Com­mit­tee ofnew

With ad­di­tion of new ameni­ties in com­plexes and so­cial me­dia, man­ag­ing so­ci­eties is chang­ing. The mem­bers are now adopt­ing mo­bile apps, en­cour­ag­ing di­ver­sity and ac­com­mo­dat­ing mod­ern re­la­tion­ships

Hindustan Times (Chandigarh) - Estates - - ESTATES - Di­pan­jan Sinha di­pan­jan.sinha@hin­dus­tan­

There’s a lot more to run­ning a hous­ing so­ci­ety to­day— se­cu­rity, the Goods and Ser­vices Tax( G ST ), CCTV net­works and so­cial me­dia. Ad­di­tion­ally, the av­er­age so­ci­ety is also big­ger and plusher, which means more res­i­dents, staff, ameni­ties and main­te­nance.

While Ever­sweet So­ci­ety in Versova is try­ing to fig­ure out ways to im­ple­ment mod­ern sys­tems for waste seg­re­ga­tion, Us ha Kiron so­ci­ety in Co­laba is strug­gling to find park­ing space for its res­i­dents, most of whom have mul­ti­ple ve­hi­cles. And Sun flower Co-oper­a­tive in Kan­di­vli is find­ing it hard to han­dle its What­sApp group.

“I miss the days when our com­plex of 120 flats was like a fam­ily. Now it is more dis­jointed and in­su­lar. Fam­i­lies meet only when there is a for­mal meet­ing or a big fes­ti­val ,” says Rajesh Arondekar, who has been the sec­re­tary of Sun­flower Co-oper­a­tive for over 10 years.

The best way to work in a sit­u­a­tion like this, he says, is togo by the book.

“Be it elec­tions or is­sues with park­ing, we make sure that ev­ery rule is fol­lowed to the T, and that things run smoothly,” he adds.

The book, how­ever, is be­com­ing too heavy, feels Ra­jeev Matta, who has been the sec­re­tary of Ever­sweet for a decade.

“We had a hous­ing so­ci­ety elec­tion last year in the pres­ence of an of­fi­cial from the reg­is­trar’s of­fice. While this is a good process, it is also a lit­tle cum­ber­some. There is now also a pro­posal to change it,” he says.

“As some­one head­ing a hous­ing so­ci­ety, I think we should be up­dated with fresh ideas and know the as­pi­ra­tions of mem­bers. More peo­ple need to be in­volved.” Whether or not to em­brace so­cial me­dia is an­other dilemma.

Matta’s man­age­ment com­mit­tee has a Whats A pp group where they up­date each other about meet­ings and things to be done but they are yet to set up a Face­book page. “We avoid that and pre­fer hu­man in­ter­ac­tion if any­one has a query,” he says. Arondekar points out that they avoid so­cial me­dia be­cause it can be­come a free-for-all and lead to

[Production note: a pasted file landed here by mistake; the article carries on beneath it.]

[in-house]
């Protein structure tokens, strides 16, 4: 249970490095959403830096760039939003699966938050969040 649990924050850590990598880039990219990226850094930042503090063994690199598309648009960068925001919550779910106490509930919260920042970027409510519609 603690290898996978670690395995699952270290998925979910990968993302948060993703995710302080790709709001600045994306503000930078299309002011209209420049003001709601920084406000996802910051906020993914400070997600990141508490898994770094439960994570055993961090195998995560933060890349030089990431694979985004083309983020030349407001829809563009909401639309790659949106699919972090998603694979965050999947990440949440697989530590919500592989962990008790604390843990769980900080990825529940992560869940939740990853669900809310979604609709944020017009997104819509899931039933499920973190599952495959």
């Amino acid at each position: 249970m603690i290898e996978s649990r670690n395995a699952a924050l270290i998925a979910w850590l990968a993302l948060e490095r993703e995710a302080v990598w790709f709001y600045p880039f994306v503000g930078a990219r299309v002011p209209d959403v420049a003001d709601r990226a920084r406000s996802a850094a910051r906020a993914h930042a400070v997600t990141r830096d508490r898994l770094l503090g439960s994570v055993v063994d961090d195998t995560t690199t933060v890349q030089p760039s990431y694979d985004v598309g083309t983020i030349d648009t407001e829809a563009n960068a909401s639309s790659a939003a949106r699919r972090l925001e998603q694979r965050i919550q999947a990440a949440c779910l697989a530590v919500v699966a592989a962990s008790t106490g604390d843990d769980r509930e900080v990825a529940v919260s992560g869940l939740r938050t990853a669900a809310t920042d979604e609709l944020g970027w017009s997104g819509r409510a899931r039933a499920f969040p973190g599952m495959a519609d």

Ameni­ties such as a health club, CCTV net­works and in­ter­com come with an ad­di­tional cost and need ex­tra staff. Many mem­bers of older hous­ing so­ci­eties think they are a fi­nan­cial bur­den.

RAJESH ARONDEKAR, sec­re­tary of Sun­flower co-oper­a­tive in Kan­di­vli


“We don’t want al­le­ga­tions of abuse and defama­tion. What is the point? We may con­sider prac­ti­cal a pp sift here is a need ,” he adds.


One con­tin­u­ing bone of con­tention is what kinds of ten­ants will be ‘en­cour­aged’.

Matta says his so­ci­ety has adapted to change. “We have no prob­lem what­so­ever with sin­gle men, sin­gle women or un­mar­ried cou­ples liv­ing on rent in the com­plex. Our com­plex is a cos­mopoli­tan one and in case of op­po­si­tion on mat­ters like these we as a col­lec­tive put our foot down,” he says. At Usha Kiron in Co­laba, live-in cou­ples on rent are not en­cour­aged. “Mem­bers are still not com­fort­able about it,” says sec­re­tary Tanya De­sousa. “All com­mu­ni­ties are wel­come. Peo­ple from all re­li­gions live here like a fam­ily,” she adds.


They have, how­ever, adopted the so­cial net­work with much en­thu­si­asm.

“We have a whats a pp group for the whole com­plex which helps us stay con­nected,” says De­sousa.

“We post up­dates, news and in­for­ma­tion about the so­ci­ety on the group. This helps us re­main in touch with mem­bers who are away for long du­ra­tions,” adds Kiron.

Arondekar from Kan­di­vli agrees that so­cial me­dia is help­ful but he thinks that it of­ten causes more harm than good.

“We have had a bad ex­pe­ri­ence two years ago with so­cial me­dia when a mem­ber started send­ing out false in­for­ma­tion about the com­mit­tee be­cause we pre­vented him from do­ing some il­le­gal con­struc­tion. There is a lot to man­age to al­low such con­fu­sion ,” he says.

A lot of build­ings now come with ameni­ties like gym, swim­ming pool and CCTV net­works. Though De­sousa’s apart­ment does not have the space for big­ger ameni­ties, she has been con­tem­plat­ing to set up an in­ter­com and so­lar pan­els. But these too can be a trou­ble at times.

Arondekar says that they pay an ad­di­tional amount for the main­te­nance health club and in­ter­com in their so­ci­ety which also needs ad­di­tional staff. But some mem­bers find the cost a bur­den.

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